Practical activities


Duration : 0.5 hours
Equipment :

Projection screen or white wall; video projector, DVD player, or computer; internet connection; pencils; scrap paper



This activity involves watching and analysing a television news programme.




  • Understand how news programmes convey information.
  • Understand what goes into creating televised journalism.
  • Become familiar with the methods of creating and sharing information (professional journalism and its ethics, economic model, etc.).


Activity variations: You may want to show participants two different news programmes and have them compare them. Students can also watch a watch a news report from a TV news programme and one from an ‘infotainment’ outlet, such as BuzzFeed, on the same news topic. They can then compare the two ways of sharing information.





1. Set up the room: Set up the required viewing equipment.


2. Watch the news programme.


3. Divide students into groups and pass out worksheets: For this activity, teachers need to divide students into two or three groups. The students then answer the questions.


Teachers must prepare the worksheets in advance. They should contain questions about various aspects of the news programme watched in class → SEE ‘APPENDIX’ for a sample WORKSHEET.


4. Students answer the questions as a group: Each group produces one answer to each question, which is presented to the class by a single spokesperson chosen from the group.


5. Presentation to the class: This part will shine a light on the most important elements identified by students.





  1. Teachers provide students with links to the news programmes or videos and worksheets (see ‘Appendix’).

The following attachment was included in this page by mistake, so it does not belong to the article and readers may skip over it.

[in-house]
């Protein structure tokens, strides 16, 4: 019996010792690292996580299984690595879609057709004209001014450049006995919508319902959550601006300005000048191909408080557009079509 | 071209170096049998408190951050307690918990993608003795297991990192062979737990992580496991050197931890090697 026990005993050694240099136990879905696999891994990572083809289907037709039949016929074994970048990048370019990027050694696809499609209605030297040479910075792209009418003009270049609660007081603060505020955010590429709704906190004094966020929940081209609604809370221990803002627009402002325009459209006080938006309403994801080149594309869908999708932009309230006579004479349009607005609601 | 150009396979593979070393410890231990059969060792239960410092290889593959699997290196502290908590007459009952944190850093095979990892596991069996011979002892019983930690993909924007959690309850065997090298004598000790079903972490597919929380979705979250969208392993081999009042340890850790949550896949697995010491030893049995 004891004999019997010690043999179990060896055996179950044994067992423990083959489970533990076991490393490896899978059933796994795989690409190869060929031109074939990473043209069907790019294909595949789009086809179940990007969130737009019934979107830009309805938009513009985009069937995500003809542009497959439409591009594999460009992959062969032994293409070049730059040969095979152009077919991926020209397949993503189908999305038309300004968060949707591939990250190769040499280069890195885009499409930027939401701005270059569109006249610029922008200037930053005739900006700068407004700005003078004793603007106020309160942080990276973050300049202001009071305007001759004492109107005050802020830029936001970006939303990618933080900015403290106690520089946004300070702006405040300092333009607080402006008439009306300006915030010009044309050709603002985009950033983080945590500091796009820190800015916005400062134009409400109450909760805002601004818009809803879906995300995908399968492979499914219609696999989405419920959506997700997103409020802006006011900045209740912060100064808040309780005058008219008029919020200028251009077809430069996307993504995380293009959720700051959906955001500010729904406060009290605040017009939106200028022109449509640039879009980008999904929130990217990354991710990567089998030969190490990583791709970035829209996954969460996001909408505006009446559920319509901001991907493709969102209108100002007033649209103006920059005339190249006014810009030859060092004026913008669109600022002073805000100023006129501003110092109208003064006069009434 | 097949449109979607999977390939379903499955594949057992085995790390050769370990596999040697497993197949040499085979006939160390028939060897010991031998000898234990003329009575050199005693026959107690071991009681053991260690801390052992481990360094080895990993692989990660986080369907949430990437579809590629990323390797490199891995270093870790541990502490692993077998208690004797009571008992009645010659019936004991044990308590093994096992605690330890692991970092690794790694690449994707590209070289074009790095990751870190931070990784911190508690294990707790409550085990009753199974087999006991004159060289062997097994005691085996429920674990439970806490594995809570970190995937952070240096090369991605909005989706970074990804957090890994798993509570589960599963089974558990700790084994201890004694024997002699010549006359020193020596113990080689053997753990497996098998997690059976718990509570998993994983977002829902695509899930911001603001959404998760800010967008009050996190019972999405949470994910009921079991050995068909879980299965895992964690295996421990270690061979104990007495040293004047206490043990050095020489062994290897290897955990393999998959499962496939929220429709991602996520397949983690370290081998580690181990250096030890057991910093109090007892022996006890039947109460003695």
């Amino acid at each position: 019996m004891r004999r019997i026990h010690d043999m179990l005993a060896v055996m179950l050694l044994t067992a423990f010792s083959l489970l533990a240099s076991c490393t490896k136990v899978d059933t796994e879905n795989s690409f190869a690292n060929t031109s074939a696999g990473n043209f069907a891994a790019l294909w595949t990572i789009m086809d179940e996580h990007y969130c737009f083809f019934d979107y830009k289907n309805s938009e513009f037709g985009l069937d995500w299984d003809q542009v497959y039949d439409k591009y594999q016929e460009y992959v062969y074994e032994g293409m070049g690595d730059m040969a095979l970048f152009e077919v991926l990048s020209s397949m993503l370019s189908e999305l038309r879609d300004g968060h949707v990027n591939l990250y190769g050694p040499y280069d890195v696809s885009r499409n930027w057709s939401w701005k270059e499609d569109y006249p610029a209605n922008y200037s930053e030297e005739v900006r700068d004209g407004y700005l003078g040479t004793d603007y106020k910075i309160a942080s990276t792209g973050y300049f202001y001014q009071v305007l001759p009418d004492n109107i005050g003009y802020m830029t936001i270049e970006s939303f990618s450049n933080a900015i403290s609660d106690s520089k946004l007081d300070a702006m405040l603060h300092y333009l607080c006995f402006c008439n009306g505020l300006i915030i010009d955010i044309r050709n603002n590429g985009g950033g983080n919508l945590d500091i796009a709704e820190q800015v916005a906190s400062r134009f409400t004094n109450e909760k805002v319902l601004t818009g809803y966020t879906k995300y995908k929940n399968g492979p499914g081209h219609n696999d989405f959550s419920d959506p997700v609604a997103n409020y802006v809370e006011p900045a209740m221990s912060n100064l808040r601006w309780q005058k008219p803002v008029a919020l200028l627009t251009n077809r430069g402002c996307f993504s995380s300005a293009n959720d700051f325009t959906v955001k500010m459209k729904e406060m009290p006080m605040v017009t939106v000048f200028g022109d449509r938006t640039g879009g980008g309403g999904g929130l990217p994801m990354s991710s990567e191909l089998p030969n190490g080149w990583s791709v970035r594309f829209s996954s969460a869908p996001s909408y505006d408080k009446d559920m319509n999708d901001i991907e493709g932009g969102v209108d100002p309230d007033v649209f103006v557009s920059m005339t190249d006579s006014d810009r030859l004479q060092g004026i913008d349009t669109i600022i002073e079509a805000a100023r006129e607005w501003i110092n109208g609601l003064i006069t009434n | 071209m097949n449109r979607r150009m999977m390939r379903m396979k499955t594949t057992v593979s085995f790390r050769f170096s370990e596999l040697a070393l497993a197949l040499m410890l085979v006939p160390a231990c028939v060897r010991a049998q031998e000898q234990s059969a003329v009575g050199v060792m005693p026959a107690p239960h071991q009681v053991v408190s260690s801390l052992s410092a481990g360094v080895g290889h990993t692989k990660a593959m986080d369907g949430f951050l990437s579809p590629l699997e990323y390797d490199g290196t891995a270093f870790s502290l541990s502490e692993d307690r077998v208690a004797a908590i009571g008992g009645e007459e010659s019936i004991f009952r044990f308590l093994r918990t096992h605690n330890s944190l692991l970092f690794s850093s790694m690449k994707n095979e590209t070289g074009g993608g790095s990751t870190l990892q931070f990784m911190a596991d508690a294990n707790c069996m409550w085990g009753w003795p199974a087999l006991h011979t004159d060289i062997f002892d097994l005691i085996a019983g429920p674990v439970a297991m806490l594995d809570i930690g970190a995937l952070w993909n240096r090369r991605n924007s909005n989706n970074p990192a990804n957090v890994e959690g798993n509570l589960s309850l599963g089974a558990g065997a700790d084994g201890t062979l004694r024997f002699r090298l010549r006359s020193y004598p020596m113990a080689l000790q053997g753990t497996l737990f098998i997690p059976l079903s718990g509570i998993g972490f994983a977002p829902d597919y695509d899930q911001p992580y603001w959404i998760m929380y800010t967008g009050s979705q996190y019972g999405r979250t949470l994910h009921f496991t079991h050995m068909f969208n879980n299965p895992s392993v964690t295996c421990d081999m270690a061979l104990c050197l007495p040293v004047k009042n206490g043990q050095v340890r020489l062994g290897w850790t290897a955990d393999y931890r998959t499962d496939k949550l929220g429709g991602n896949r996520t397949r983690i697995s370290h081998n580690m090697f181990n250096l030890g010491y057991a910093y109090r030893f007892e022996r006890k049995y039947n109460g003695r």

2. Students watch the news programme remotely.
  3. Students are divided into groups to answer the questions. Students can do this remotely using sites such as Google Drive or Framapad, which allow them to collaborate on the same document.
  4. Answers are presented to the class using a videoconferencing platform, such as Zoom. The teacher sets up an access link and sends it to students.
  5. Only the group’s spokespeople can present responses to the class. The spokesperson should be chosen beforehand either by the teacher or by other members of the group.
  6. The teacher can use an ‘online Post-It’ website, such as, as a virtual whiteboard and then leads the discussion.





CREDITS: Opening music: what impression does it give? Is it always the same? What is its purpose? What do the images or symbols used represent? What feelings do the credits seek to evoke? What is the colour scheme?


PRESENTOR AND SET: Do you know the presenter? How is he or she dressed? Are they sitting? Standing? What do they say to introduce the programme? What tone does the presenter use? How is the programme shot, using close-ups or wide angles? What is the presenter looking at?


CONTENT: What topics are announced? In what order (and why, in your opinion)? How are the topics presented (duration, tone, etc.)? What do the images show and for what purpose? What essential information to the presenters give?